KAISHI CHHABRA

 
 

"My freshman year in high school, they told my mom that there was nothing they could do for her, that she had to get deported. So I just remember we rallied, we campaigned, we called representatives to help us we tried contacting everyone that we knew, luckily something worked because her deportation got stopped and then ever since then, under Obama she would have these probation visits once a year.


"So every year she would go and they would just check up on her to make sure that she’s still in the country, that she hasn’t done anything, she’s still working, she’s still - she doesn’t have any charges or anything, you know.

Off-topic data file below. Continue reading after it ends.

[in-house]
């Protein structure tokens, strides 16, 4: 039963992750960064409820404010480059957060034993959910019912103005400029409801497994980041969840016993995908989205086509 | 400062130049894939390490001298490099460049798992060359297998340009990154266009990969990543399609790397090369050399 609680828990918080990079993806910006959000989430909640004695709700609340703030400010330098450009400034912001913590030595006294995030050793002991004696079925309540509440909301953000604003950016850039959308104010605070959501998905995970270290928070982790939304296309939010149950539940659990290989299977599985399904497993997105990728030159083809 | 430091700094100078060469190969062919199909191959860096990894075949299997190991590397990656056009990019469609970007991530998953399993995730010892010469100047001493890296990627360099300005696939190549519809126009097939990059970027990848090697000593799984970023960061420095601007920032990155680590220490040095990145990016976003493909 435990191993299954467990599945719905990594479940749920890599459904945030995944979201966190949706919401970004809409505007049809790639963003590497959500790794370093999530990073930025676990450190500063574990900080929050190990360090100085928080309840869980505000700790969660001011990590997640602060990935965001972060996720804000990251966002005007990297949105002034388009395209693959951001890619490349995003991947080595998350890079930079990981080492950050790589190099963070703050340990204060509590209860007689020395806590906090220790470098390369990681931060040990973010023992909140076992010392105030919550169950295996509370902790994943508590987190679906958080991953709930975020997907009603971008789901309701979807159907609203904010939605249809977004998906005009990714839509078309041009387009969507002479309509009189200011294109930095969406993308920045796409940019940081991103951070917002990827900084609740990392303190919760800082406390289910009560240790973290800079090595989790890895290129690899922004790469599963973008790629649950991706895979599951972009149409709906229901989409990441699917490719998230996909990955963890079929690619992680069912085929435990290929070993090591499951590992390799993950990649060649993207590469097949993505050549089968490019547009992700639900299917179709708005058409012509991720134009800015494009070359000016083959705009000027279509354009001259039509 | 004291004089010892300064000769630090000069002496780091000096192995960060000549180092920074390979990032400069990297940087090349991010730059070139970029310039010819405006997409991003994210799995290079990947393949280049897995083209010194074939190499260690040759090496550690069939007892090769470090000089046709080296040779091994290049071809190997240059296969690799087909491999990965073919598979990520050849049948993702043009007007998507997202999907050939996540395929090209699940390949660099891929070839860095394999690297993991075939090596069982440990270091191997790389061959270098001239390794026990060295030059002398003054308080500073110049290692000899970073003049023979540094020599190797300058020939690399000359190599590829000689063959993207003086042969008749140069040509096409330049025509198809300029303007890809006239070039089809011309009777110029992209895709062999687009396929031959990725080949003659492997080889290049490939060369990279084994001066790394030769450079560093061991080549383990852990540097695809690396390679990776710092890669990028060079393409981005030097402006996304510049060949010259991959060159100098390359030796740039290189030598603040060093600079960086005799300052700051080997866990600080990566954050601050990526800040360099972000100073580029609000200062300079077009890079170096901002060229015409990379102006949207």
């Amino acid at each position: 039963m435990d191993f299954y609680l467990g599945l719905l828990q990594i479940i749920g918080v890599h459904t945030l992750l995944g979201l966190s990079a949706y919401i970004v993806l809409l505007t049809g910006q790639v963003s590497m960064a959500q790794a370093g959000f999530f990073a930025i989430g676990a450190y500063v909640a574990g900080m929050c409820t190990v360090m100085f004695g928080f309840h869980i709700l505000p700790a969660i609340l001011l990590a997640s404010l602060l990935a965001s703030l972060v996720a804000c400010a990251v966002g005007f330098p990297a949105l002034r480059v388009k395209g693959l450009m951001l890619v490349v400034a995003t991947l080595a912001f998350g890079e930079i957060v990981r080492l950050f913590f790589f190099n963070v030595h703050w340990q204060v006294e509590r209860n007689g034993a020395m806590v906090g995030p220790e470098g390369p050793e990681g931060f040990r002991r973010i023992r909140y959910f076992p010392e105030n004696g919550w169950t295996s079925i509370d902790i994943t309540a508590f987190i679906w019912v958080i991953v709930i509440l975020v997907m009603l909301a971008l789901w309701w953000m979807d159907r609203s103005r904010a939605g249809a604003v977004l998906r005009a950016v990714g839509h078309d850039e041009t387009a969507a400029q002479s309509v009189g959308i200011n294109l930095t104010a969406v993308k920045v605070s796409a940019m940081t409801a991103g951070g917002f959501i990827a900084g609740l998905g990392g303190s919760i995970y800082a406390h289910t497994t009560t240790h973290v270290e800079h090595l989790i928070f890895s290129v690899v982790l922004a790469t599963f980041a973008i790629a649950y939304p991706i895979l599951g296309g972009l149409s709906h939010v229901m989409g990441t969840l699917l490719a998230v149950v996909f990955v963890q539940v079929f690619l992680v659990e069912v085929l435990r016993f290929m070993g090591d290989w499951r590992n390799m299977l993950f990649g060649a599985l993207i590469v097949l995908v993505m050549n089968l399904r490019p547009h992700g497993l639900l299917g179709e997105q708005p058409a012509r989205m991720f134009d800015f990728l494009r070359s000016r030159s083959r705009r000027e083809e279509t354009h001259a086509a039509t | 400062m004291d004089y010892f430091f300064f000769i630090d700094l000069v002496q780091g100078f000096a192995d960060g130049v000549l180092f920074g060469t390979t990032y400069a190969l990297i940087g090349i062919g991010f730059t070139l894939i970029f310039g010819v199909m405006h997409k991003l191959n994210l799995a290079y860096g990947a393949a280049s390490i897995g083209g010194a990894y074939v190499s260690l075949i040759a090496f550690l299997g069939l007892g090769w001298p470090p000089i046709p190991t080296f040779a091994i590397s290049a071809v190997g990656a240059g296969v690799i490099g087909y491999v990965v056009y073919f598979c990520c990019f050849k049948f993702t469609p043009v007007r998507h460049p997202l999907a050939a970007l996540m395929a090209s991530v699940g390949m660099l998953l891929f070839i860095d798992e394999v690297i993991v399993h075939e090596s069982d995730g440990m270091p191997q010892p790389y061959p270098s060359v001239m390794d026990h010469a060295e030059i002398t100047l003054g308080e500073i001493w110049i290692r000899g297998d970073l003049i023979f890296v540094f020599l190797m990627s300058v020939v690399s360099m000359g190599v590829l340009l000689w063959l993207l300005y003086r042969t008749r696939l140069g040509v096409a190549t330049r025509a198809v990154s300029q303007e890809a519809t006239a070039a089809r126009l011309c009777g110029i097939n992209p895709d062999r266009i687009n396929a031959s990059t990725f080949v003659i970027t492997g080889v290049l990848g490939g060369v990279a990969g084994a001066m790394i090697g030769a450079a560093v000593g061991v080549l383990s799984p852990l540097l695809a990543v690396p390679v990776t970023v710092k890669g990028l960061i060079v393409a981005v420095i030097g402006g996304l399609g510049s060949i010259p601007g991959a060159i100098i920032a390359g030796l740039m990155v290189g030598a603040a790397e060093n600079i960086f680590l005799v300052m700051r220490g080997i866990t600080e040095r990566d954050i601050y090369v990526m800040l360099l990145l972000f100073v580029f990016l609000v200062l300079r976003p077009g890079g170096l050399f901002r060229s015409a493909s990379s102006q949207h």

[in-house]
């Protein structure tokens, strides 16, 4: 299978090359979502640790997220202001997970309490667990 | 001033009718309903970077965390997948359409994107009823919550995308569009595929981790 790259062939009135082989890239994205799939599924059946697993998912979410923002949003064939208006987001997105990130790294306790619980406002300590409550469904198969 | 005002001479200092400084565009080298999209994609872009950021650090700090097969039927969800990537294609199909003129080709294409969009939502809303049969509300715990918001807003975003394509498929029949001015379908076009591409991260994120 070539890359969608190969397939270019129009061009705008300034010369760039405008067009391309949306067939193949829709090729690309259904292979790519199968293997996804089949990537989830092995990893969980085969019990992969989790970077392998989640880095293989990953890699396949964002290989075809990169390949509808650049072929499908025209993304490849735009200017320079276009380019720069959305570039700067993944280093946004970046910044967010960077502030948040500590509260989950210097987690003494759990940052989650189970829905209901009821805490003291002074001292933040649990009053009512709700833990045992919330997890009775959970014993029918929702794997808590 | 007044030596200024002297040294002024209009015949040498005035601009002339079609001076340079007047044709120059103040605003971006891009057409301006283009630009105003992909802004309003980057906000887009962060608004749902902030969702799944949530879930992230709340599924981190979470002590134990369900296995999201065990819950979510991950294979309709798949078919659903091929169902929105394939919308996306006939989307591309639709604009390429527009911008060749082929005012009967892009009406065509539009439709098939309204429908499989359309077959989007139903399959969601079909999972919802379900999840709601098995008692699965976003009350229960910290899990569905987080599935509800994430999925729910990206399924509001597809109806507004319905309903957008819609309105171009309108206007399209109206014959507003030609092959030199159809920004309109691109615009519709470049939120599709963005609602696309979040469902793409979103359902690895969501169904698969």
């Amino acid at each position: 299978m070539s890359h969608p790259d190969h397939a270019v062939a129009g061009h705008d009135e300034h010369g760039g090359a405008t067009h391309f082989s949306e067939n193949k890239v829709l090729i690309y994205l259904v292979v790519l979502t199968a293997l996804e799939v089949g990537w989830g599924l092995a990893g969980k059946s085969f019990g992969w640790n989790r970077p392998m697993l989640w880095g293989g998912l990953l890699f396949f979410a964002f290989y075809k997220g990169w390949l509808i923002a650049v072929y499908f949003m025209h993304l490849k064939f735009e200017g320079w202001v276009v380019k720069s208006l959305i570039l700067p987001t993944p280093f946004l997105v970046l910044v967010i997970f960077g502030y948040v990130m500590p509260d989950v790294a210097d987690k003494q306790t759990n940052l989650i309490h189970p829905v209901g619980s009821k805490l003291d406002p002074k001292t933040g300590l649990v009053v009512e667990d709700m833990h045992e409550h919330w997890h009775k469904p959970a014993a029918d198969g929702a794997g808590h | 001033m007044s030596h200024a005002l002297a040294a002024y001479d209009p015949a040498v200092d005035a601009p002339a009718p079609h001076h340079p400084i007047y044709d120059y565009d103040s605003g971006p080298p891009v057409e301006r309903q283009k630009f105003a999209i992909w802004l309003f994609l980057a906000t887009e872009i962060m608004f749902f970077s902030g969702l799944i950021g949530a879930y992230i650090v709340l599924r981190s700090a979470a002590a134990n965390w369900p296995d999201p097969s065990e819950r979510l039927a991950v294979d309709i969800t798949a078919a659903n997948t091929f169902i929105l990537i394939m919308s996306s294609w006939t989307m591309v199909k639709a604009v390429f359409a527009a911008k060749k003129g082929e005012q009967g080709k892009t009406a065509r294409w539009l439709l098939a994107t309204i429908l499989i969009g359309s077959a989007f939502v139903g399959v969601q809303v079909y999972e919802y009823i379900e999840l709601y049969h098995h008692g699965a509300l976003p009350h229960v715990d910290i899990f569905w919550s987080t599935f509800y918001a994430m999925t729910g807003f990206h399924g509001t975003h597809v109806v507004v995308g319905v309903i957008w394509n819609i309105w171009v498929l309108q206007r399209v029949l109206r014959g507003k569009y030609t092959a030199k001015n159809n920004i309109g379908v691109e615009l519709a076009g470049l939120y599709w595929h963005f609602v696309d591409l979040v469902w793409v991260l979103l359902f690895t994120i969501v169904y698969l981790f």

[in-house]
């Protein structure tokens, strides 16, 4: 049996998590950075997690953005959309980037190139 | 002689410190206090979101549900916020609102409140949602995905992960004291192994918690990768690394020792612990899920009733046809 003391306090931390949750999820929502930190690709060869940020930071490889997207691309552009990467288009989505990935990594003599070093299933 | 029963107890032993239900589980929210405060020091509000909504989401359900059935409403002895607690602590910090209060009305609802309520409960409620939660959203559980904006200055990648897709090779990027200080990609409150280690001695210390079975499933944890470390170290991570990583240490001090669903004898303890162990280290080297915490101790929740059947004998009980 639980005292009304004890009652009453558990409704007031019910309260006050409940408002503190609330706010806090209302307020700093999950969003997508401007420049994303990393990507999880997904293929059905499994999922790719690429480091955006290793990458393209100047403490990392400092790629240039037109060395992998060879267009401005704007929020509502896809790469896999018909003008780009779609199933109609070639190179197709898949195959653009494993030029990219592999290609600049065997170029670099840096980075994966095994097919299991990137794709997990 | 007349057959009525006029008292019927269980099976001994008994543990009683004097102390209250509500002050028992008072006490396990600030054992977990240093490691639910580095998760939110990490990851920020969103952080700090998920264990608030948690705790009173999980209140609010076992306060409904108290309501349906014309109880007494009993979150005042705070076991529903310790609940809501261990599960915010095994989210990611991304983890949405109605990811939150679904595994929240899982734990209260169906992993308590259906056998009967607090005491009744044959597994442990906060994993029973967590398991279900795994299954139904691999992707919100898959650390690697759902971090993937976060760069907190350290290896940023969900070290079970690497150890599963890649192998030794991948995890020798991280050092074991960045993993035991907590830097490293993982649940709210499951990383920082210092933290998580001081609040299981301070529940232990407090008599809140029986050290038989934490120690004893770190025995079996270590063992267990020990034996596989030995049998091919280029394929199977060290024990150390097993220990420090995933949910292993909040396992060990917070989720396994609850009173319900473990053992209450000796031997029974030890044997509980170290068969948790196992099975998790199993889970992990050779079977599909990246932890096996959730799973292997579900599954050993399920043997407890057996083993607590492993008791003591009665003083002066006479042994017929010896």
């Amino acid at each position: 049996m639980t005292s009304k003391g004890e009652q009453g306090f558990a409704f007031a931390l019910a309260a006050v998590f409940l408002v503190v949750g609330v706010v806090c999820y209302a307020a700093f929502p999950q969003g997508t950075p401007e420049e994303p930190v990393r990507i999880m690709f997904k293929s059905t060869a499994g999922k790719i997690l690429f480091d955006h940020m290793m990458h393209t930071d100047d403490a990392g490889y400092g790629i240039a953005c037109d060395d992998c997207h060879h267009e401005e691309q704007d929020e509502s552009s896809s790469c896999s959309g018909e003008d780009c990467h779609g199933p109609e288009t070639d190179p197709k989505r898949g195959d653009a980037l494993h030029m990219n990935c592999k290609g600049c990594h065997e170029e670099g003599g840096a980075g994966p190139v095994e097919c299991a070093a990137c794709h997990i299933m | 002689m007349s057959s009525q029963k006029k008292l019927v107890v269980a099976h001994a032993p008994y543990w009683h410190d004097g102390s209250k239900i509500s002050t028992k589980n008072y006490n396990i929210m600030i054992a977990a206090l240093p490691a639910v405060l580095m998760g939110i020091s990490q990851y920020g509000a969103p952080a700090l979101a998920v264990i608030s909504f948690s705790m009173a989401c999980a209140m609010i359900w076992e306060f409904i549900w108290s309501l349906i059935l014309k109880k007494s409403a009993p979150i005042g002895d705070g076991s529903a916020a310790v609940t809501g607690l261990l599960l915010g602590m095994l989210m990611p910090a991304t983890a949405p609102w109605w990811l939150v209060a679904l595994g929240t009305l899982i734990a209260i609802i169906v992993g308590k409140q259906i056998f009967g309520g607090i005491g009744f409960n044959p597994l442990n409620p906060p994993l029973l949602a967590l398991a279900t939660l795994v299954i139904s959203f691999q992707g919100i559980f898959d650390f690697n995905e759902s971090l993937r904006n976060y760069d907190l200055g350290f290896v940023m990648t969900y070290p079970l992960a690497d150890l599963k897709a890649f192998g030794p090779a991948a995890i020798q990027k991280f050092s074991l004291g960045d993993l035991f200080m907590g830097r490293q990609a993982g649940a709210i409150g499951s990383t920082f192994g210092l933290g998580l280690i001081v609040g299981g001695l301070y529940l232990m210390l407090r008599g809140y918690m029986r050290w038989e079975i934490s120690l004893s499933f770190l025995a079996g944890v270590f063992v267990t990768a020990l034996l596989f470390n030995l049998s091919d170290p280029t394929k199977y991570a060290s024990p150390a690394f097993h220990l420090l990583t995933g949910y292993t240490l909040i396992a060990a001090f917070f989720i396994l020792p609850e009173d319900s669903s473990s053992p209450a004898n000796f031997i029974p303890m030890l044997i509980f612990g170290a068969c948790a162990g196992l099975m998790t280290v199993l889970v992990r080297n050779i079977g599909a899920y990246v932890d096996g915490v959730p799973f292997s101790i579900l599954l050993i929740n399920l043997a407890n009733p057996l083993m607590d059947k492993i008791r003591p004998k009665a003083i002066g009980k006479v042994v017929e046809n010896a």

"However now, under Trump, we don’t really have these - we don’t have these rules, we don’t have priorities anymore."

"When my mom first got detained I completely isolated myself. I lost a lot of friends because of it. I just remember I’d go to school, I wouldn’t talk to anybody, and I’d come straight home so a lot of my friends were wondering what was going on with me because I would usually hang out with them after school, or I’d play sports or whatever, and after that happened I just quit everything. I didn’t really want to talk to anybody. I think I entered a depressive state. I would just stay in my room the whole time. I just didn’t want to talk to anybody. I kind of hated myself. I hated everybody. I just had a lot of anger inside of me and I didn’t know who to turn it to."